« A direct link ties government austerity measures to a sharp rise in male suicides, according to research carried out at the University of Portsmouth. Researchers say that for every 1% decline in government spending in Greece, there was a 0.43% rise in suicides among men. Between 2009 and 2010, 551 Greek men killed themselves « solely because of fiscal austerity », one of the co-authors of the study, Nikolaos Antonakakis told The Guardian.
« That is almost one person per day. Given that in 2010 there were around two suicides in Greece per day, it appears 50% were due to austerity, » Antonakakis said.
Economist Alan Collins, a co-author of the report, said that there is a clear gender divide, as there hasn’t been an obvious rise in female suicides. Men aged 45-89 face the highest suicide risk due to austerity, as they are more likely to suffer cuts to their salaries and pensions.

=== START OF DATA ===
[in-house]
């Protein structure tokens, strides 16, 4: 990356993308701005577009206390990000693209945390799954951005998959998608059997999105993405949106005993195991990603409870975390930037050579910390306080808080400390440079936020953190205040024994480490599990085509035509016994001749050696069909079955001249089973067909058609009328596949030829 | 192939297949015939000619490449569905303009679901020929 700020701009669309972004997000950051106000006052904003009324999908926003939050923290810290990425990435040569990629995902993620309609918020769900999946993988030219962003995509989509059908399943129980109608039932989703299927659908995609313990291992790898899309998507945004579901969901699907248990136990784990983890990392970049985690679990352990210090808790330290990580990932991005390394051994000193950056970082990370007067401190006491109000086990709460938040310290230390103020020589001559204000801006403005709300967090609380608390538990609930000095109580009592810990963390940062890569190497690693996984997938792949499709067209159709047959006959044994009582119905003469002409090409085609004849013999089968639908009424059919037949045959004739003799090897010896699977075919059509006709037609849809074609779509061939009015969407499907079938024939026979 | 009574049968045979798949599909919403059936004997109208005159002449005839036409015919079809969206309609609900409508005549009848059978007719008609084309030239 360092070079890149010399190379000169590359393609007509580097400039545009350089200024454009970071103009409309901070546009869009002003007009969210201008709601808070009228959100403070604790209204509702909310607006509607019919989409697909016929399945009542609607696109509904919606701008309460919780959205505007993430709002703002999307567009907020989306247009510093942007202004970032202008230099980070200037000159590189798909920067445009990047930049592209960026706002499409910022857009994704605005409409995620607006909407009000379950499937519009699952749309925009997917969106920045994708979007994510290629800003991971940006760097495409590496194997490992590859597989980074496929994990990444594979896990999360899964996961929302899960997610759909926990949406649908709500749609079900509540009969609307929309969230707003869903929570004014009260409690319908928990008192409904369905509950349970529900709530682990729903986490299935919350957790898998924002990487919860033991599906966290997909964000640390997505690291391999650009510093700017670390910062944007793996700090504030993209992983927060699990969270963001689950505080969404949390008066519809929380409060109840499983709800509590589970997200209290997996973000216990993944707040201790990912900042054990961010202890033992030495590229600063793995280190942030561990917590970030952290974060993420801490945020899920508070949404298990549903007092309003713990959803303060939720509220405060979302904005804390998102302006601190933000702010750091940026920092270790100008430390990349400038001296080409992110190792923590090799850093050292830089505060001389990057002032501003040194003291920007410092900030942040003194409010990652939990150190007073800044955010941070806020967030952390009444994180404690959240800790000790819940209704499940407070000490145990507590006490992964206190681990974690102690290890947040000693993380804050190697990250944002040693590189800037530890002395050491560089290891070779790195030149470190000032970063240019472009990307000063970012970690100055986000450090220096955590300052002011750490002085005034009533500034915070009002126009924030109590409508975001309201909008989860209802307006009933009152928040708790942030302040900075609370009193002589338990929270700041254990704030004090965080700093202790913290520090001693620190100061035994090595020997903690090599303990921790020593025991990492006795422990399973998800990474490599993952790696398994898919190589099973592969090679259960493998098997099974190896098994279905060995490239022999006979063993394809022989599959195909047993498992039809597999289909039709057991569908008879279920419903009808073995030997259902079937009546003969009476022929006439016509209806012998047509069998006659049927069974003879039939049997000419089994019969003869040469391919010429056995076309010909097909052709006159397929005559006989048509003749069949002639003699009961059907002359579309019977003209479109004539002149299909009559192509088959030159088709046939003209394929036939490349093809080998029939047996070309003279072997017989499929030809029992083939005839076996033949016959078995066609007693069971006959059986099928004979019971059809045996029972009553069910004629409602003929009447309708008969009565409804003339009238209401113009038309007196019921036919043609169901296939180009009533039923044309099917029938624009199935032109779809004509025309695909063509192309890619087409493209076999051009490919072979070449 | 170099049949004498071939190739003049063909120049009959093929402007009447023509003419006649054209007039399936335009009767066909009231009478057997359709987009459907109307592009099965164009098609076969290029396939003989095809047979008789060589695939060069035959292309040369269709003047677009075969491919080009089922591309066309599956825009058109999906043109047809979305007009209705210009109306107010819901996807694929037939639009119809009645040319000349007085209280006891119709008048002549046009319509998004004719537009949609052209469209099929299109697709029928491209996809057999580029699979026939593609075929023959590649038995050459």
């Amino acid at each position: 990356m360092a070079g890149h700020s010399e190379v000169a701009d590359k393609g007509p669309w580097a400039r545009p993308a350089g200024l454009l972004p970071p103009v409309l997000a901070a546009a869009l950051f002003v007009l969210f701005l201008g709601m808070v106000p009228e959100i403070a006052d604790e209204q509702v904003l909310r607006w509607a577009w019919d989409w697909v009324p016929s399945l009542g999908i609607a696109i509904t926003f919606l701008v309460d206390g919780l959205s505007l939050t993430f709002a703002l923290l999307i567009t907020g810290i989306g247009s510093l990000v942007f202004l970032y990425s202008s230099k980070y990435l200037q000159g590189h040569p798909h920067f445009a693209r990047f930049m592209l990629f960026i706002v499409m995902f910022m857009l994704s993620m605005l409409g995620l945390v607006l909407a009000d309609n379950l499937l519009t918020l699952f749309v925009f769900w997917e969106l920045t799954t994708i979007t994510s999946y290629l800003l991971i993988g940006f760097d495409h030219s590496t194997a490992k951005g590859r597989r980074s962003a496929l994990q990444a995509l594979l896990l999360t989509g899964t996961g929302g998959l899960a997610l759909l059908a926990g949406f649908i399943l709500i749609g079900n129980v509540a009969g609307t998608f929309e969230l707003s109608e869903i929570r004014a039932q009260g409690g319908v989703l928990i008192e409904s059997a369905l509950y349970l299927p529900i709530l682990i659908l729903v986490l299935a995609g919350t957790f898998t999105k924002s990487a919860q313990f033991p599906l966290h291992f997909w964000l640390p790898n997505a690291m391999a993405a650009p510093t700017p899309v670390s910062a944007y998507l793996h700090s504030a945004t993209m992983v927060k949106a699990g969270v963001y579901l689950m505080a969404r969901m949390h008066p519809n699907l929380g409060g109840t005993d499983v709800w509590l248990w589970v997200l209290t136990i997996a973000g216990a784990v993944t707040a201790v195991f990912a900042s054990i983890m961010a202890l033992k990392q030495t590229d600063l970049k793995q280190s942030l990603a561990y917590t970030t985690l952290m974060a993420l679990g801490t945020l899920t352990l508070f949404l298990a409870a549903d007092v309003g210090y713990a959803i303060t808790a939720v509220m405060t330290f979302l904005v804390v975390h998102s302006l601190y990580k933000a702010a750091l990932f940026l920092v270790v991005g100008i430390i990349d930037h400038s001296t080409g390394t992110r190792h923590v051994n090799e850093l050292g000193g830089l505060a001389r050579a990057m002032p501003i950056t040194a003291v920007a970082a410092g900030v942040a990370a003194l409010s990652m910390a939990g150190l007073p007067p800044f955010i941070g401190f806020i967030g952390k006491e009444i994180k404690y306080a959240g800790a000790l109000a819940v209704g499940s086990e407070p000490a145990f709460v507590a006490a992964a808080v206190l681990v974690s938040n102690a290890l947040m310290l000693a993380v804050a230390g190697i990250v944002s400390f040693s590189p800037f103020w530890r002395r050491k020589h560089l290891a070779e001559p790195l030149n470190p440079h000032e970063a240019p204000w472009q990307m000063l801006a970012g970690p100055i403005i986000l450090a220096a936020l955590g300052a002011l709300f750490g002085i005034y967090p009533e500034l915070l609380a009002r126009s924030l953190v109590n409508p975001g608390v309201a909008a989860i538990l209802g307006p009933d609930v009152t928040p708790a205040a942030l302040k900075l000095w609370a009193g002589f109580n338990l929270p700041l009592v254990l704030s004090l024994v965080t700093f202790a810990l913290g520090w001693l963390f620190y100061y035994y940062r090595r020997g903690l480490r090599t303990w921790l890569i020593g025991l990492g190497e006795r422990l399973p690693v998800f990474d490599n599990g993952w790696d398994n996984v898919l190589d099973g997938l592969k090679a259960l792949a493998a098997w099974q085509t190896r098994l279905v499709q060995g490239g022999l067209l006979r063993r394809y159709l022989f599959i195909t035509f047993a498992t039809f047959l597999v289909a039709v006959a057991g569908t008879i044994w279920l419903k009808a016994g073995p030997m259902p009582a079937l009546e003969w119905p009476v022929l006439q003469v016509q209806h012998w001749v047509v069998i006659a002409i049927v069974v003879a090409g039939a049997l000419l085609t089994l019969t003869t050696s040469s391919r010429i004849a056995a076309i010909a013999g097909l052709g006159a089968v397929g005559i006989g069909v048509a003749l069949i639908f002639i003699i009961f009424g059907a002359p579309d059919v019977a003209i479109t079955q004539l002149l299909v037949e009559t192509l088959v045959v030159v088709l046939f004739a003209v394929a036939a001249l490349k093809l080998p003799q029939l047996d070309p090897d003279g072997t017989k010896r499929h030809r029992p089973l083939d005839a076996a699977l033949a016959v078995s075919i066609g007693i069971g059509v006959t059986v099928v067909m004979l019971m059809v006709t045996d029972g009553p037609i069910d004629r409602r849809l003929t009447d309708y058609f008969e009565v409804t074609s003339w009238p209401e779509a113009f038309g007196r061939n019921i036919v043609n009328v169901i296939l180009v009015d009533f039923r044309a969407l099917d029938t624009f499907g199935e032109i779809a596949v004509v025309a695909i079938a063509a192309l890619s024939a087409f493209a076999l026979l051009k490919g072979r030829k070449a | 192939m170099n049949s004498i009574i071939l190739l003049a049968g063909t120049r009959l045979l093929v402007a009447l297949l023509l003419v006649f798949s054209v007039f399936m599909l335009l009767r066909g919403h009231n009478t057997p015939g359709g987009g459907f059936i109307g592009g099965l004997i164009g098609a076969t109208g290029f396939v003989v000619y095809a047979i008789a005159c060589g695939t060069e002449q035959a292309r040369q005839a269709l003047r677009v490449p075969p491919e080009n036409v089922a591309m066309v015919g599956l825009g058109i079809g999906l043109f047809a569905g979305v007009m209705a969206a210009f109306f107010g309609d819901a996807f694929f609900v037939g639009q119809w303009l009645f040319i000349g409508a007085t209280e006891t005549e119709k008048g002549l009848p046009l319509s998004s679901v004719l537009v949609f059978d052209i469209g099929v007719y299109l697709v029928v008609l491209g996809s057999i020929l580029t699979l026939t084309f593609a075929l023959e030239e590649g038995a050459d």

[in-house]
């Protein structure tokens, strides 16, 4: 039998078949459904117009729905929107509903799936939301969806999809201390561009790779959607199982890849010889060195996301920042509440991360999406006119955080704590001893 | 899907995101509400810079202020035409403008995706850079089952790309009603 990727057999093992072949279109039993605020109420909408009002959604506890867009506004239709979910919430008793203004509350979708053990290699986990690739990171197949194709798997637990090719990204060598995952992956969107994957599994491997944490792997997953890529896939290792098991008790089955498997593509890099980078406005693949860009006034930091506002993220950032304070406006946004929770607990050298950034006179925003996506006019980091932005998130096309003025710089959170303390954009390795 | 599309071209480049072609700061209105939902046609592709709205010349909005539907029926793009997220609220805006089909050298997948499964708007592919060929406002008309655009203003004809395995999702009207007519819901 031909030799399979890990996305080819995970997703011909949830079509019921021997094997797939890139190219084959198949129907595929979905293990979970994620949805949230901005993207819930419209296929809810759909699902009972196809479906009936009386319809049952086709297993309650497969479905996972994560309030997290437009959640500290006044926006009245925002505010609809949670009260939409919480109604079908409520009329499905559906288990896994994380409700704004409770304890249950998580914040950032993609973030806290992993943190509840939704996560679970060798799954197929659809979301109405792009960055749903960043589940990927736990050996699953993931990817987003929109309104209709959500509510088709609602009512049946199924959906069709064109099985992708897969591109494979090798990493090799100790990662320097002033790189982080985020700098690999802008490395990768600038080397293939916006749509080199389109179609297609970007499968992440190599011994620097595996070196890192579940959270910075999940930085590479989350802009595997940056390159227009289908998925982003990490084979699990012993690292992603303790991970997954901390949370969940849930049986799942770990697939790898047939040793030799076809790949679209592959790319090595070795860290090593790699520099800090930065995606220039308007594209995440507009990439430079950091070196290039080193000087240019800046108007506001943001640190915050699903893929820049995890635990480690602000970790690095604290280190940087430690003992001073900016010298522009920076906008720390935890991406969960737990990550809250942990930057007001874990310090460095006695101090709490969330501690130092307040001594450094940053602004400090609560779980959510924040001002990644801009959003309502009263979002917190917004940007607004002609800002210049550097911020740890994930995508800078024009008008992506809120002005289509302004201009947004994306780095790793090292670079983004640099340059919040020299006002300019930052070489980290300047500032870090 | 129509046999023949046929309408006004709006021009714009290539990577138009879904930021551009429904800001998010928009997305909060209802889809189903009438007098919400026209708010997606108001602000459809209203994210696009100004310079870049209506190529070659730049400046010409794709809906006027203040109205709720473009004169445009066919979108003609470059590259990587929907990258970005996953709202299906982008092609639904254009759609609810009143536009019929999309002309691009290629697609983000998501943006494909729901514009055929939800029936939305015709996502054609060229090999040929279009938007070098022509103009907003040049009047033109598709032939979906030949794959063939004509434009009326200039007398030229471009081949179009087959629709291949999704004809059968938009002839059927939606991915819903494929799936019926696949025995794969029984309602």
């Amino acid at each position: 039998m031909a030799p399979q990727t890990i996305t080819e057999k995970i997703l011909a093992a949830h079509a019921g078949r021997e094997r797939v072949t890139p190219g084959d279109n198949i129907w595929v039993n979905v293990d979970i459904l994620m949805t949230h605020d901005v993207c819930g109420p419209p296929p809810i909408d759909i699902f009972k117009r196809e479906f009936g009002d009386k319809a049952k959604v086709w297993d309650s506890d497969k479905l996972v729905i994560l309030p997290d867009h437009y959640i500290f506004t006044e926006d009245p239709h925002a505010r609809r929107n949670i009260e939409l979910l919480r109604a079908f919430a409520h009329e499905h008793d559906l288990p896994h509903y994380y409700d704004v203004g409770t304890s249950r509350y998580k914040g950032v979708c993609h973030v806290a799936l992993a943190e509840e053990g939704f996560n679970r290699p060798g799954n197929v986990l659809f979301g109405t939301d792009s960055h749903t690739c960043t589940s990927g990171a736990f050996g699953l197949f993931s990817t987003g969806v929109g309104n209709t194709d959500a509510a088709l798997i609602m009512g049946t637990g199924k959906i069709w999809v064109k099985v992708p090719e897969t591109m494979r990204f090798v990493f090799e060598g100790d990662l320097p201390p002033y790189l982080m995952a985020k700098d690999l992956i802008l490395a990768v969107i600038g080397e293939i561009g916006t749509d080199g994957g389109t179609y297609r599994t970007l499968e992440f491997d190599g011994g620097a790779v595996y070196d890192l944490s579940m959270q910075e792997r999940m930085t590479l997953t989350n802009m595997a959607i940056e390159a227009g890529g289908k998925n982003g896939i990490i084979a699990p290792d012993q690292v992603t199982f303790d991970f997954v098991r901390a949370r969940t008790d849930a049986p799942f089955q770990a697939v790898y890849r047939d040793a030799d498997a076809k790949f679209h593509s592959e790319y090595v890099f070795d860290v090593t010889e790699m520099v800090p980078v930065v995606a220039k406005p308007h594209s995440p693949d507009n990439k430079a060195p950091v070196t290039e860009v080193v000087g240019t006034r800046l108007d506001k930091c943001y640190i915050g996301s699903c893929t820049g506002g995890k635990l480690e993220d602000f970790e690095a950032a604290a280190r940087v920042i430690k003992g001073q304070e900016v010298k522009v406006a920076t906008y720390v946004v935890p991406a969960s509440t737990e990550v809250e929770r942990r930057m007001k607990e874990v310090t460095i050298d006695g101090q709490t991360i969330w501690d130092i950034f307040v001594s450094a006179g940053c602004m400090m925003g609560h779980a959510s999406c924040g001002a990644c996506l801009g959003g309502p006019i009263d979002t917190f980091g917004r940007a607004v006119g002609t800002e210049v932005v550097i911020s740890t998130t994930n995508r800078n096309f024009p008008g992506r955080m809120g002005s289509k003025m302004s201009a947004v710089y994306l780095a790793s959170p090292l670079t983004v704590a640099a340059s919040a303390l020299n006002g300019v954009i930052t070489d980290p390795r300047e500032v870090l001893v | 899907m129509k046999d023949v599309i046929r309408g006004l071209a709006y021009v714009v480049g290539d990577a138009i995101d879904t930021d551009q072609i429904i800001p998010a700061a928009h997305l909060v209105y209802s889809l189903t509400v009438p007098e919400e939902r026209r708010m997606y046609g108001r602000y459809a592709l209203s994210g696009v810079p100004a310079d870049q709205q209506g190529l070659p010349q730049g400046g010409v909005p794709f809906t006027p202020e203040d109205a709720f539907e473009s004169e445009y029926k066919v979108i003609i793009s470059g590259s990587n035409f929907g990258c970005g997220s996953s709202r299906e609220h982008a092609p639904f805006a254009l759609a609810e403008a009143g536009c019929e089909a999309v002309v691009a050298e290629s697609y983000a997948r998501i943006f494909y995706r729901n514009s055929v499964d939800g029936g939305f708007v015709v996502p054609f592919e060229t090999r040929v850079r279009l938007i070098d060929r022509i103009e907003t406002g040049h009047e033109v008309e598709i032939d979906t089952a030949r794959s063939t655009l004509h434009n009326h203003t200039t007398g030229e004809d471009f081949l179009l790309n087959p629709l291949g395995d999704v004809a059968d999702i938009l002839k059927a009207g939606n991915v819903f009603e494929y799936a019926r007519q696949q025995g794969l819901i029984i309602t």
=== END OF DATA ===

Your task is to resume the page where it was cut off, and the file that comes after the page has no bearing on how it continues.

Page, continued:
Other consequences of austerity in Greece include a 200% rise in HIV infections since 2011, as prevention budgets have been cut, and drug use has grown, with the youth unemployment rate reaching 50%. The southern European country has also experienced its first malaria outbreak in decades, after the government cut the budget for mosquito-spraying. Charity organisation the Samaritans said in a statement that there is a clear link between unemployment and suicide, which tends to increase during recession.
« The fact that disadvantaged people have shorter lives, live with physical and mental health problems, and are more likely to die by suicide, are inequities that demand a response by services such as Samaritans, » they said.
There were 508 suicides in Greece in 2012, according to figures published last month by the Hellenic Statistical Authority (ELSTAT). This represented a rise of 36 percent since 2008, before the country’s economic crisis began. »